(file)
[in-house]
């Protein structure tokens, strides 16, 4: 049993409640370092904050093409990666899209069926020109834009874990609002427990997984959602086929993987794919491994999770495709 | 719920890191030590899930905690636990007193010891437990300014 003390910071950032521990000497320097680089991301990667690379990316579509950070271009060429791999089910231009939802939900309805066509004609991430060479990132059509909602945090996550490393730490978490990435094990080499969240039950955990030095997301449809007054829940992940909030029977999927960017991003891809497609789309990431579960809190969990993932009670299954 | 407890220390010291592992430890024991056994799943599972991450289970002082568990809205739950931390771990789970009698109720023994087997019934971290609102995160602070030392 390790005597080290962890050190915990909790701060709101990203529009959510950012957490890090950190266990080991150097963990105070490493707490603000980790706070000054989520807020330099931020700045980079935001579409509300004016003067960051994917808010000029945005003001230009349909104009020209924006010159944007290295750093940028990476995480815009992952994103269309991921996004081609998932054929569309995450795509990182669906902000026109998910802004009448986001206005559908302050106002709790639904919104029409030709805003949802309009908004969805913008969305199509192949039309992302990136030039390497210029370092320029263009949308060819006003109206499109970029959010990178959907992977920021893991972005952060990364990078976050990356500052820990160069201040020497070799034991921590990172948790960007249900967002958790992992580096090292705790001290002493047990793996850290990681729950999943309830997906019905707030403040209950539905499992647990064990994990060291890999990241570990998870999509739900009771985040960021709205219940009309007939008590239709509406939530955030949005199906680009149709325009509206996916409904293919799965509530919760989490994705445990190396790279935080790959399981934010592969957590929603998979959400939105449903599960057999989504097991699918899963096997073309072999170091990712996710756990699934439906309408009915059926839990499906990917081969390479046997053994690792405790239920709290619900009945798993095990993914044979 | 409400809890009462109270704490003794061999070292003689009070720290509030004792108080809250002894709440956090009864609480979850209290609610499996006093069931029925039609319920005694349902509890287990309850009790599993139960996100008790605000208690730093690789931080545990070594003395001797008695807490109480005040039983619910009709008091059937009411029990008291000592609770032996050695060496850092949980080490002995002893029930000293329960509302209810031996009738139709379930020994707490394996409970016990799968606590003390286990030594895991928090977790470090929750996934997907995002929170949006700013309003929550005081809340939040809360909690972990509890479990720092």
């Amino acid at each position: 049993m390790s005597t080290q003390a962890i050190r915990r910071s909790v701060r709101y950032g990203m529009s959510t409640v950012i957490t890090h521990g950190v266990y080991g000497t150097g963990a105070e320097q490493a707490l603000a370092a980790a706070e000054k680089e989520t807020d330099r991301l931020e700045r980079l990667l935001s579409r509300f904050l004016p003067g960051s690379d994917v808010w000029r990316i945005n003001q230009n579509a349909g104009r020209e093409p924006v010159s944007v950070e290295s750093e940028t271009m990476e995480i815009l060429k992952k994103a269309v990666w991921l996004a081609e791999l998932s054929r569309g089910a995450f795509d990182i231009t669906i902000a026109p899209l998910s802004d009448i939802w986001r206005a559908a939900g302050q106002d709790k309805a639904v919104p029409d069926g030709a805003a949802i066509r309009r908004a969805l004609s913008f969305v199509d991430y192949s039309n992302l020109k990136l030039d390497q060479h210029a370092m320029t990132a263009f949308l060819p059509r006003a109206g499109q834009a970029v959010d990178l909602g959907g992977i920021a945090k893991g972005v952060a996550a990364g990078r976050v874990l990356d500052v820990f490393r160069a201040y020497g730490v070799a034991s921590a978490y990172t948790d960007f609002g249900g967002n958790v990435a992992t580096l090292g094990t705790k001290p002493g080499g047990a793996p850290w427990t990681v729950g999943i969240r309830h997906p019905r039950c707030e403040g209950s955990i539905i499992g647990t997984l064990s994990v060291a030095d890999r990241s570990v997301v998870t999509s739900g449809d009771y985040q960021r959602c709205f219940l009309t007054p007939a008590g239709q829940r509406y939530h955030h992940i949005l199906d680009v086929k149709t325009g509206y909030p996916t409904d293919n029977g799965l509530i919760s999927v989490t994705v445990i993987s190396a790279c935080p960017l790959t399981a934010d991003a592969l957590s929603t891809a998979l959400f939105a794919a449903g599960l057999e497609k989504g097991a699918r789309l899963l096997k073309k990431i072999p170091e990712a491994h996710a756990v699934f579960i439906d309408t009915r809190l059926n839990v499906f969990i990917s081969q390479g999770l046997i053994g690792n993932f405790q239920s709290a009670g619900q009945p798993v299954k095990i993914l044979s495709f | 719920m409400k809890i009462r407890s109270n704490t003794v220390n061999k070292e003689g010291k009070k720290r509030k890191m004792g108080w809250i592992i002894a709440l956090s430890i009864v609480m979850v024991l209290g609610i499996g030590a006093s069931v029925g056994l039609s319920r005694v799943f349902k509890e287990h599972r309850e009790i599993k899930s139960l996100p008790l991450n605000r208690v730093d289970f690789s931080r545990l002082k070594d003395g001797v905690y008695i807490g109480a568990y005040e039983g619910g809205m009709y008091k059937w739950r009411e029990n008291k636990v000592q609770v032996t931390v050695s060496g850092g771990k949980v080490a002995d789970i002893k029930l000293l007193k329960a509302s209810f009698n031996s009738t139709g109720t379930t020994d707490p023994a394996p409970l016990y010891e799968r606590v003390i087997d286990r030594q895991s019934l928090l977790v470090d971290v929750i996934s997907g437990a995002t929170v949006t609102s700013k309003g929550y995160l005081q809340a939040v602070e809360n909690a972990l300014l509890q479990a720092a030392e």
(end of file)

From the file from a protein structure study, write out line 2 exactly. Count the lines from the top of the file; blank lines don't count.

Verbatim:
């Protein structure tokens, strides 16, 4: 049993409640370092904050093409990666899209069926020109834009874990609002427990997984959602086929993987794919491994999770495709 | 719920890191030590899930905690636990007193010891437990300014 003390910071950032521990000497320097680089991301990667690379990316579509950070271009060429791999089910231009939802939900309805066509004609991430060479990132059509909602945090996550490393730490978490990435094990080499969240039950955990030095997301449809007054829940992940909030029977999927960017991003891809497609789309990431579960809190969990993932009670299954 | 407890220390010291592992430890024991056994799943599972991450289970002082568990809205739950931390771990789970009698109720023994087997019934971290609102995160602070030392 390790005597080290962890050190915990909790701060709101990203529009959510950012957490890090950190266990080991150097963990105070490493707490603000980790706070000054989520807020330099931020700045980079935001579409509300004016003067960051994917808010000029945005003001230009349909104009020209924006010159944007290295750093940028990476995480815009992952994103269309991921996004081609998932054929569309995450795509990182669906902000026109998910802004009448986001206005559908302050106002709790639904919104029409030709805003949802309009908004969805913008969305199509192949039309992302990136030039390497210029370092320029263009949308060819006003109206499109970029959010990178959907992977920021893991972005952060990364990078976050990356500052820990160069201040020497070799034991921590990172948790960007249900967002958790992992580096090292705790001290002493047990793996850290990681729950999943309830997906019905707030403040209950539905499992647990064990994990060291890999990241570990998870999509739900009771985040960021709205219940009309007939008590239709509406939530955030949005199906680009149709325009509206996916409904293919799965509530919760989490994705445990190396790279935080790959399981934010592969957590929603998979959400939105449903599960057999989504097991699918899963096997073309072999170091990712996710756990699934439906309408009915059926839990499906990917081969390479046997053994690792405790239920709290619900009945798993095990993914044979 | 409400809890009462109270704490003794061999070292003689009070720290509030004792108080809250002894709440956090009864609480979850209290609610499996006093069931029925039609319920005694349902509890287990309850009790599993139960996100008790605000208690730093690789931080545990070594003395001797008695807490109480005040039983619910009709008091059937009411029990008291000592609770032996050695060496850092949980080490002995002893029930000293329960509302209810031996009738139709379930020994707490394996409970016990799968606590003390286990030594895991928090977790470090929750996934997907995002929170949006700013309003929550005081809340939040809360909690972990509890479990720092």